Be Realistic As To How Much You Can Save

by Pam on August 10, 2011

Many people decide that they are going to start saving, but rather than figuring out how much to save, they simply set up automatic contributions to their Registered Retirement Savings Plans (RRSPs) and Tax Free Savings Accounts (TFSAs) for random amounts, often overestimating how much they can afford to save.  This can create some negative consequences.

NSF Fees

What sometimes ends up happening is that they are charged nonsufficient funds fees  (NSF fees) on their chequing accounts because they have contributed too much to their investments, not leaving enough money in their transaction accounts to pay all their bills.

Using Investments As Transaction Accounts

Another problem it can lead to is that they end up using their RRSPs and TFSAs as transactional accounts rather than using them for their intended purpose.  This can be costly, especially if you consider the tax consequences of RRSP withdrawals.  Although there are no tax consequences for withdrawing from TFSAs, there is no use in using them if you plan on constantly taking money out of them as the tax benefits are then lost.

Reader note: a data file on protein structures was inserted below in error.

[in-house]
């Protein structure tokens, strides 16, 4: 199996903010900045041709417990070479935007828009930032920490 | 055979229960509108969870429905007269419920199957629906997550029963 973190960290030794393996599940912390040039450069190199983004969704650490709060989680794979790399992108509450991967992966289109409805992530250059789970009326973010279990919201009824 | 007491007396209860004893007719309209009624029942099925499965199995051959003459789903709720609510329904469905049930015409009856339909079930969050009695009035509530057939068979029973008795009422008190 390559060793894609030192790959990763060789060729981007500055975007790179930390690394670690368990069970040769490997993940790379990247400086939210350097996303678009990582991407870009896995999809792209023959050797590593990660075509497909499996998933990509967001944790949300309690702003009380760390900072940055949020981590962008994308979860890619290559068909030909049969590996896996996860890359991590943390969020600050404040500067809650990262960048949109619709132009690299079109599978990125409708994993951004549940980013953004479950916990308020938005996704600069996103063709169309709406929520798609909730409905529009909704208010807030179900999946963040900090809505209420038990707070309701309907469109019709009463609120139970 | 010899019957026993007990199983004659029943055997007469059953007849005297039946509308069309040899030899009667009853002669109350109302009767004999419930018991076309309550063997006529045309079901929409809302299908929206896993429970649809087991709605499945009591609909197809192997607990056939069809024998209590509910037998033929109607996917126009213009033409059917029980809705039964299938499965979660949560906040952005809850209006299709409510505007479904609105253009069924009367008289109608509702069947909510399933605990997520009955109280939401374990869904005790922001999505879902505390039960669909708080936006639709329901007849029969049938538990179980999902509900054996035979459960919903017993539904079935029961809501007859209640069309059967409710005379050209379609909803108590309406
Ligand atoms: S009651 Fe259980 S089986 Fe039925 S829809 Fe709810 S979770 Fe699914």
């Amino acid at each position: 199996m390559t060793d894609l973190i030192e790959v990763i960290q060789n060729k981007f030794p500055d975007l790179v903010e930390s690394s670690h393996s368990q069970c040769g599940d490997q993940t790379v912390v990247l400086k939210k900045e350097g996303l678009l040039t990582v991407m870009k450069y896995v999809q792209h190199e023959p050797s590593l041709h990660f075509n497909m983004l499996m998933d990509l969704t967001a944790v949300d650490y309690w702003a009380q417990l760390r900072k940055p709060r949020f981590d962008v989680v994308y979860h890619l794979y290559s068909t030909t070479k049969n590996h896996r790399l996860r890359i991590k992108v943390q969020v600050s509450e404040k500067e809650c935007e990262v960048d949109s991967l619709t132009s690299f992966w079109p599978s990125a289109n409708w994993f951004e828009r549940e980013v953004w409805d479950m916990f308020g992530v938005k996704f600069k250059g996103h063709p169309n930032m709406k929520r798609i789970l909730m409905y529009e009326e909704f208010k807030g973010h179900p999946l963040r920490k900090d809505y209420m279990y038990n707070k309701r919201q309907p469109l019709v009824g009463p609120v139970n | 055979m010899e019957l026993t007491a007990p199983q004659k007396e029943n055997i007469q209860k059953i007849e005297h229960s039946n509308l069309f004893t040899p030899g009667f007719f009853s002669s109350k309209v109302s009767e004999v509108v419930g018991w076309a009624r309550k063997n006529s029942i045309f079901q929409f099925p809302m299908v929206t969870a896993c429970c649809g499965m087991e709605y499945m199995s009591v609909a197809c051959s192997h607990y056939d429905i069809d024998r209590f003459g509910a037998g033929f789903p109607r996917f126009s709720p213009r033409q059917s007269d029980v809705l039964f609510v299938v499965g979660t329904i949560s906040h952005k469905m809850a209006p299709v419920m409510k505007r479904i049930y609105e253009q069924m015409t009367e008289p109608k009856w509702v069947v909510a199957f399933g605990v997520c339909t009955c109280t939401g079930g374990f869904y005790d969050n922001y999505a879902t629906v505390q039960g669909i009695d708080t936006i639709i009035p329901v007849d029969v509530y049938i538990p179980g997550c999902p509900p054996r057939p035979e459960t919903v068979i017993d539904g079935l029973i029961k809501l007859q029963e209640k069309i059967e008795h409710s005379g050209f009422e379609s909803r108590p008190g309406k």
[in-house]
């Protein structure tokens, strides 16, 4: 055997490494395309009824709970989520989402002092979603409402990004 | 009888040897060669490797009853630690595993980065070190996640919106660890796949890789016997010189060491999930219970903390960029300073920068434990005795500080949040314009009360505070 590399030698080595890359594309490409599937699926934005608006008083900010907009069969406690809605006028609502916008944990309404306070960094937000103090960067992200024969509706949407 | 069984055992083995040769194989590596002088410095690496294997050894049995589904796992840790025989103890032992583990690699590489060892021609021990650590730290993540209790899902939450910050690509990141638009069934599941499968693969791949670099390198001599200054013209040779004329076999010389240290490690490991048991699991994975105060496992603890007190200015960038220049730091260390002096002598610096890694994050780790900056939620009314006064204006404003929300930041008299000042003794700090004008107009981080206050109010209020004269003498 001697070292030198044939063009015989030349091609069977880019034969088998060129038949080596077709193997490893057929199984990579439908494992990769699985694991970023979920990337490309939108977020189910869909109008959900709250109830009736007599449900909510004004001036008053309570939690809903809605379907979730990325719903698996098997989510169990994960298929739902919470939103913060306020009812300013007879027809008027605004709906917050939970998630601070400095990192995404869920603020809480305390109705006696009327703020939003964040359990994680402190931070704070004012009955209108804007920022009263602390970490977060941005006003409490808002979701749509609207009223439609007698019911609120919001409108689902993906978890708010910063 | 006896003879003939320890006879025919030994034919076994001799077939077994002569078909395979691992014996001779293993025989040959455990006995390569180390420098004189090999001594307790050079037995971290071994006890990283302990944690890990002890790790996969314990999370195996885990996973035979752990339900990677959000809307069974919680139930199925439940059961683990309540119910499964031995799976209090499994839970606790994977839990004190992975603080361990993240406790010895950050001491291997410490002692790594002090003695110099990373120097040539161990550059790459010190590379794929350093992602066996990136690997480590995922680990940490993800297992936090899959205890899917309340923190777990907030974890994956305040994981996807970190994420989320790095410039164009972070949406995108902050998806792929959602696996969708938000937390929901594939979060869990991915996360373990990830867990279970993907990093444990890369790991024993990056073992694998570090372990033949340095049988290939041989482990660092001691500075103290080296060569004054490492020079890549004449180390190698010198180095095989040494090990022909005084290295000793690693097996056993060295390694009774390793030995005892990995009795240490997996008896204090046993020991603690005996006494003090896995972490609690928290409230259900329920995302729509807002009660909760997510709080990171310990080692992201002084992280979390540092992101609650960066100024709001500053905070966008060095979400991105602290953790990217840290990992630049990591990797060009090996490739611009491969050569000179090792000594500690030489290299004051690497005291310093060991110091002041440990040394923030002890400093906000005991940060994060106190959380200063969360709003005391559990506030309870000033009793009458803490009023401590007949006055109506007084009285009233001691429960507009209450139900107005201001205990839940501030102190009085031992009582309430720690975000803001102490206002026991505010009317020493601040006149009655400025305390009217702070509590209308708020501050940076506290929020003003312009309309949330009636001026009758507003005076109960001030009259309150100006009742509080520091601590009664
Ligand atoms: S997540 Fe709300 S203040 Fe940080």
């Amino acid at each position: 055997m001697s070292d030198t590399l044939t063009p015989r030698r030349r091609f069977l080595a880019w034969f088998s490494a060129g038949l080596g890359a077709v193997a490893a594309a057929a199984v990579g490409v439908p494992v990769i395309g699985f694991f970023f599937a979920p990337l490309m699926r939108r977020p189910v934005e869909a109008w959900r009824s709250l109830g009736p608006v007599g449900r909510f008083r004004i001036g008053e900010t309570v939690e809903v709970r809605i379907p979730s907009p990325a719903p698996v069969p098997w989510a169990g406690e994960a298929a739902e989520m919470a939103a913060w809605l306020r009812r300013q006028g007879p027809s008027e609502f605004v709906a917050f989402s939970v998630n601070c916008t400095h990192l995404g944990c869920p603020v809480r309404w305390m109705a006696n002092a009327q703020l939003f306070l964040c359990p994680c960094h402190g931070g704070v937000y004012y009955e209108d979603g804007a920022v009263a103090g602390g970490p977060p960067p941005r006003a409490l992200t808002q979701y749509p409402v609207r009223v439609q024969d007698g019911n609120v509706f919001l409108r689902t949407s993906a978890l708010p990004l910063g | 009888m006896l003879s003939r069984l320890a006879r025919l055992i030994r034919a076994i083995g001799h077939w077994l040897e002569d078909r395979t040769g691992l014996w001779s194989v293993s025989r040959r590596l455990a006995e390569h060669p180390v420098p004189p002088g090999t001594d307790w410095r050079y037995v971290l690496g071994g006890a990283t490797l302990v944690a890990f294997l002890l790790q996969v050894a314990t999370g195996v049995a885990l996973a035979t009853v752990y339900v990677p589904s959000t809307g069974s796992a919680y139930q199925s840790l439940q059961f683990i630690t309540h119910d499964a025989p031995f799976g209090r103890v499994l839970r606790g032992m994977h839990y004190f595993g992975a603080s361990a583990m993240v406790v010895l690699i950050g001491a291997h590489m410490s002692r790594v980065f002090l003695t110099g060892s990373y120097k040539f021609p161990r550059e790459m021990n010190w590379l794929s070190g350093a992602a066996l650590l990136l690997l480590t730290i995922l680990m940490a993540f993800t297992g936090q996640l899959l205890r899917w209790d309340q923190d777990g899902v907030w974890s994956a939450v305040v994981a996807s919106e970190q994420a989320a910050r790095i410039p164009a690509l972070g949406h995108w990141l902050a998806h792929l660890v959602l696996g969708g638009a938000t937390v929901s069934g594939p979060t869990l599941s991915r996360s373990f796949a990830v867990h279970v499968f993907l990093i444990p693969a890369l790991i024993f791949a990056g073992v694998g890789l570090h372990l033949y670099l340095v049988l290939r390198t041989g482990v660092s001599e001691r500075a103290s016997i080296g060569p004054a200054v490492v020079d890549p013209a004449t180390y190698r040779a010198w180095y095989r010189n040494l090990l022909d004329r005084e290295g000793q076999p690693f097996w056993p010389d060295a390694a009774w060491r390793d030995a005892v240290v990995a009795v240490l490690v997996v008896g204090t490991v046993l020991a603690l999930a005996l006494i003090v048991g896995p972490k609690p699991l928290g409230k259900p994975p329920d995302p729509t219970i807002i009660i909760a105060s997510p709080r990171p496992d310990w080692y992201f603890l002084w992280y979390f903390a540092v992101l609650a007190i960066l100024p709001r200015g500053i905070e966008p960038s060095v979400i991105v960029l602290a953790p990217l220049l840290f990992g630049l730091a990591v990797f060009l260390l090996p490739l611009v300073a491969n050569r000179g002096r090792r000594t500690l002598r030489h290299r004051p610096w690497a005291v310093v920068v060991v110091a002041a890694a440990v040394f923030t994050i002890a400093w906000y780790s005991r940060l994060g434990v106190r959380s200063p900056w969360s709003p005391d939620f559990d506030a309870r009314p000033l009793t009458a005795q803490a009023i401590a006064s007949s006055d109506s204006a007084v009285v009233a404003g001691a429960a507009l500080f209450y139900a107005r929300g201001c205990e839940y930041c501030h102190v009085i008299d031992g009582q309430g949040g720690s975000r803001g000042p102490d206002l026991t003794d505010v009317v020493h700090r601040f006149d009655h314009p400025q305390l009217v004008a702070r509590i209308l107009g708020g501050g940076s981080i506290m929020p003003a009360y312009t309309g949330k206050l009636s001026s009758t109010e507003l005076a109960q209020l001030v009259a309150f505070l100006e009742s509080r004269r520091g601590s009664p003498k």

Consider How Much You Can Afford To Save

After taking into account your income and your expenses, set up realistic automatic contributions towards your various savings and investment accounts.  That way you will be sure to be tucking some money away for your various goals without over extending your bank accounts and paying hefty fees that could have been prevented.

You Can Always Add More To Your Investments At Any Time

Remember, you can always pop in extra money towards your investments above and beyond your automatic contributions, and if after a couple of months you realize that you can afford to save more, then feel free to increase your automatic contributions accordingly.

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